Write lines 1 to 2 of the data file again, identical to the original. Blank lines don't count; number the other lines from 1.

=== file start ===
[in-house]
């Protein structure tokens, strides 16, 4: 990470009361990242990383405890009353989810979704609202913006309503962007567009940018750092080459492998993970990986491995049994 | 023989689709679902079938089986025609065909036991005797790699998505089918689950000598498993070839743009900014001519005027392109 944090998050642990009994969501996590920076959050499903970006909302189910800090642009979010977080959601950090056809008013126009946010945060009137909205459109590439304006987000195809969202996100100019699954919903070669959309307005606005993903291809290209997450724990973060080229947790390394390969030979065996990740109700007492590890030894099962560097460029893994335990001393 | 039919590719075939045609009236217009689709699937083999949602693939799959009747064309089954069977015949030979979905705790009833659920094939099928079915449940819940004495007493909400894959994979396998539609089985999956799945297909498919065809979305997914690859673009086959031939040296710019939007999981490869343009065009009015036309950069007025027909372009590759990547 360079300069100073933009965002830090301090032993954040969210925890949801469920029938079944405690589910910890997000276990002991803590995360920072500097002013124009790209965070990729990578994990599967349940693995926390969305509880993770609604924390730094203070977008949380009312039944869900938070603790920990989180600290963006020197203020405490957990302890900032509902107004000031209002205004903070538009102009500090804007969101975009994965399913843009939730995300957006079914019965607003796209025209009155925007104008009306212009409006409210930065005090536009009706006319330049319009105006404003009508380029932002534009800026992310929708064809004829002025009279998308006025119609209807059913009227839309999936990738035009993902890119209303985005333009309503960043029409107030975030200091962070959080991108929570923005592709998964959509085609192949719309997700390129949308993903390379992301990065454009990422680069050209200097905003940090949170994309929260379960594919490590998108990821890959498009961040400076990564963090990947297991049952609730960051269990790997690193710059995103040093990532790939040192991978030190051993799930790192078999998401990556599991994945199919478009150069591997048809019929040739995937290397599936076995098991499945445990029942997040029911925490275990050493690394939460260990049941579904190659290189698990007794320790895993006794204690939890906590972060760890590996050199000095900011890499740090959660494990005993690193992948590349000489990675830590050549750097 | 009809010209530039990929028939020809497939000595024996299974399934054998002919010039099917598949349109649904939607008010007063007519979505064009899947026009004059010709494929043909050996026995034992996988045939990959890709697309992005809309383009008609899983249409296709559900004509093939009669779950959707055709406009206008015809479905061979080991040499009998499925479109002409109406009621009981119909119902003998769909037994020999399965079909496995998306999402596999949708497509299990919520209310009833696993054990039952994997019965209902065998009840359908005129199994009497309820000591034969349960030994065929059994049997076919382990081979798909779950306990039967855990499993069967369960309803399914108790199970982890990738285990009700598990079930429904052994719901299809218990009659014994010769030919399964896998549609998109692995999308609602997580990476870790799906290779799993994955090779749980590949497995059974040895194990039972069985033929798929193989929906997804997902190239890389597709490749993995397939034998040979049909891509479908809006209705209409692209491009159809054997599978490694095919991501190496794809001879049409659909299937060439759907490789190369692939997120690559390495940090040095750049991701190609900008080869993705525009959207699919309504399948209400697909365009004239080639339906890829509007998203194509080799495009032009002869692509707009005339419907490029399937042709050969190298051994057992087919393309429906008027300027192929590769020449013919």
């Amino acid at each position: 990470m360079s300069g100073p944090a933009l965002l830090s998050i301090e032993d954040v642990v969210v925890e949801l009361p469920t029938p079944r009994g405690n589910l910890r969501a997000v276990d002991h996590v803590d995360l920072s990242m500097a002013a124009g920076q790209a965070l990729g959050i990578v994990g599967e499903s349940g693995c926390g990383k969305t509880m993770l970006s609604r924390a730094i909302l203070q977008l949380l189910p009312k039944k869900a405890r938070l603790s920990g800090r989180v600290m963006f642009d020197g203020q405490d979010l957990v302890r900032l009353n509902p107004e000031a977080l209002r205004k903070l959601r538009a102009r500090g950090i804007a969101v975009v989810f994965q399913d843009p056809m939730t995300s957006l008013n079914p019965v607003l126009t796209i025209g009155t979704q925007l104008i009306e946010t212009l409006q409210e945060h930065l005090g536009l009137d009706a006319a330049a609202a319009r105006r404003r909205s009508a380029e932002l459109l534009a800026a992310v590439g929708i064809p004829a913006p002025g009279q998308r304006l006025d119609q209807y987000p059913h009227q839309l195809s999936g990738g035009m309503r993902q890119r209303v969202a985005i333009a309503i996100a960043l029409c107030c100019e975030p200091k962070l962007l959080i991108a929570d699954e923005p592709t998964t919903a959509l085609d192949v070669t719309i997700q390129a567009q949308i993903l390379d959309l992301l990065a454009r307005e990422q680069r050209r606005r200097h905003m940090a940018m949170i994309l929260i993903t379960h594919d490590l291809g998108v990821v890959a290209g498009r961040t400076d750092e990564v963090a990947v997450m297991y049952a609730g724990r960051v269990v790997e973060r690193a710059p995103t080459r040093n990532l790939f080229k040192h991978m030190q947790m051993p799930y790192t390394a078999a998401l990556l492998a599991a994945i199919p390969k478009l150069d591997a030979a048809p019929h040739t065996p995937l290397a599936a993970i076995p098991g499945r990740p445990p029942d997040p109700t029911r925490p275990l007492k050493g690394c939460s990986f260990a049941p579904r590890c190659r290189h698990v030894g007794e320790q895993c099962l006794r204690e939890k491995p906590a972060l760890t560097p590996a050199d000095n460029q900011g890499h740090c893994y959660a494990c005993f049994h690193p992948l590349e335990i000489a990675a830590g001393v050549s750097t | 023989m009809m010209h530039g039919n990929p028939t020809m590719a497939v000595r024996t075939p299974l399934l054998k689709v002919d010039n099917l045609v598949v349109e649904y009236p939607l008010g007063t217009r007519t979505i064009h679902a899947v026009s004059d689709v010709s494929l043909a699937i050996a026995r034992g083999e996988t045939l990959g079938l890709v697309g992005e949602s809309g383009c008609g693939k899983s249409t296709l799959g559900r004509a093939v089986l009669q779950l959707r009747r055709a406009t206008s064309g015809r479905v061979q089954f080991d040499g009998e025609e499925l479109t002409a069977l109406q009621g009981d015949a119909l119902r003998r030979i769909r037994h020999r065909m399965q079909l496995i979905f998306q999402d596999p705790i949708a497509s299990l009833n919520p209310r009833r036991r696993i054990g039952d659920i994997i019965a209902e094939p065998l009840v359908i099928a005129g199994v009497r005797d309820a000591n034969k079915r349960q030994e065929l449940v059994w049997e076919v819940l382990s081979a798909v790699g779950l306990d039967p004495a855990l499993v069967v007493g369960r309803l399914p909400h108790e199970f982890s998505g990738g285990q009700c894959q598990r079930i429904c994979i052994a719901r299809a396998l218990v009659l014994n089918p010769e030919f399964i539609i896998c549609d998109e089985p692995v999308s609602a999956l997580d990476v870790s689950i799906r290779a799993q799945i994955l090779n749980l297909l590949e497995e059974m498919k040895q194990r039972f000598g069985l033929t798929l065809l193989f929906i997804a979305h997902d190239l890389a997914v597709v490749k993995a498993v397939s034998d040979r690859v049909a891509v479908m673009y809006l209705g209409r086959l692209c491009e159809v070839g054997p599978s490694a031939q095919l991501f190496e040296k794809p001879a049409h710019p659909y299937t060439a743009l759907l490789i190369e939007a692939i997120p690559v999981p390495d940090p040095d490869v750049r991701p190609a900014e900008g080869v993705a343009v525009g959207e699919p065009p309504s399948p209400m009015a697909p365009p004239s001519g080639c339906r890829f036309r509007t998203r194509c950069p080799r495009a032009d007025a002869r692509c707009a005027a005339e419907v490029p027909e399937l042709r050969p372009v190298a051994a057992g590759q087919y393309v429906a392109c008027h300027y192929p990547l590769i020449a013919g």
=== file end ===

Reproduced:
[in-house]
């Protein structure tokens, strides 16, 4: 990470009361990242990383405890009353989810979704609202913006309503962007567009940018750092080459492998993970990986491995049994 | 023989689709679902079938089986025609065909036991005797790699998505089918689950000598498993070839743009900014001519005027392109 944090998050642990009994969501996590920076959050499903970006909302189910800090642009979010977080959601950090056809008013126009946010945060009137909205459109590439304006987000195809969202996100100019699954919903070669959309307005606005993903291809290209997450724990973060080229947790390394390969030979065996990740109700007492590890030894099962560097460029893994335990001393 | 039919590719075939045609009236217009689709699937083999949602693939799959009747064309089954069977015949030979979905705790009833659920094939099928079915449940819940004495007493909400894959994979396998539609089985999956799945297909498919065809979305997914690859673009086959031939040296710019939007999981490869343009065009009015036309950069007025027909372009590759990547 360079300069100073933009965002830090301090032993954040969210925890949801469920029938079944405690589910910890997000276990002991803590995360920072500097002013124009790209965070990729990578994990599967349940693995926390969305509880993770609604924390730094203070977008949380009312039944869900938070603790920990989180600290963006020197203020405490957990302890900032509902107004000031209002205004903070538009102009500090804007969101975009994965399913843009939730995300957006079914019965607003796209025209009155925007104008009306212009409006409210930065005090536009009706006319330049319009105006404003009508380029932002534009800026992310929708064809004829002025009279998308006025119609209807059913009227839309999936990738035009993902890119209303985005333009309503960043029409107030975030200091962070959080991108929570923005592709998964959509085609192949719309997700390129949308993903390379992301990065454009990422680069050209200097905003940090949170994309929260379960594919490590998108990821890959498009961040400076990564963090990947297991049952609730960051269990790997690193710059995103040093990532790939040192991978030190051993799930790192078999998401990556599991994945199919478009150069591997048809019929040739995937290397599936076995098991499945445990029942997040029911925490275990050493690394939460260990049941579904190659290189698990007794320790895993006794204690939890906590972060760890590996050199000095900011890499740090959660494990005993690193992948590349000489990675830590050549750097 | 009809010209530039990929028939020809497939000595024996299974399934054998002919010039099917598949349109649904939607008010007063007519979505064009899947026009004059010709494929043909050996026995034992996988045939990959890709697309992005809309383009008609899983249409296709559900004509093939009669779950959707055709406009206008015809479905061979080991040499009998499925479109002409109406009621009981119909119902003998769909037994020999399965079909496995998306999402596999949708497509299990919520209310009833696993054990039952994997019965209902065998009840359908005129199994009497309820000591034969349960030994065929059994049997076919382990081979798909779950306990039967855990499993069967369960309803399914108790199970982890990738285990009700598990079930429904052994719901299809218990009659014994010769030919399964896998549609998109692995999308609602997580990476870790799906290779799993994955090779749980590949497995059974040895194990039972069985033929798929193989929906997804997902190239890389597709490749993995397939034998040979049909891509479908809006209705209409692209491009159809054997599978490694095919991501190496794809001879049409659909299937060439759907490789190369692939997120690559390495940090040095750049991701190609900008080869993705525009959207699919309504399948209400697909365009004239080639339906890829509007998203194509080799495009032009002869692509707009005339419907490029399937042709050969190298051994057992087919393309429906008027300027192929590769020449013919």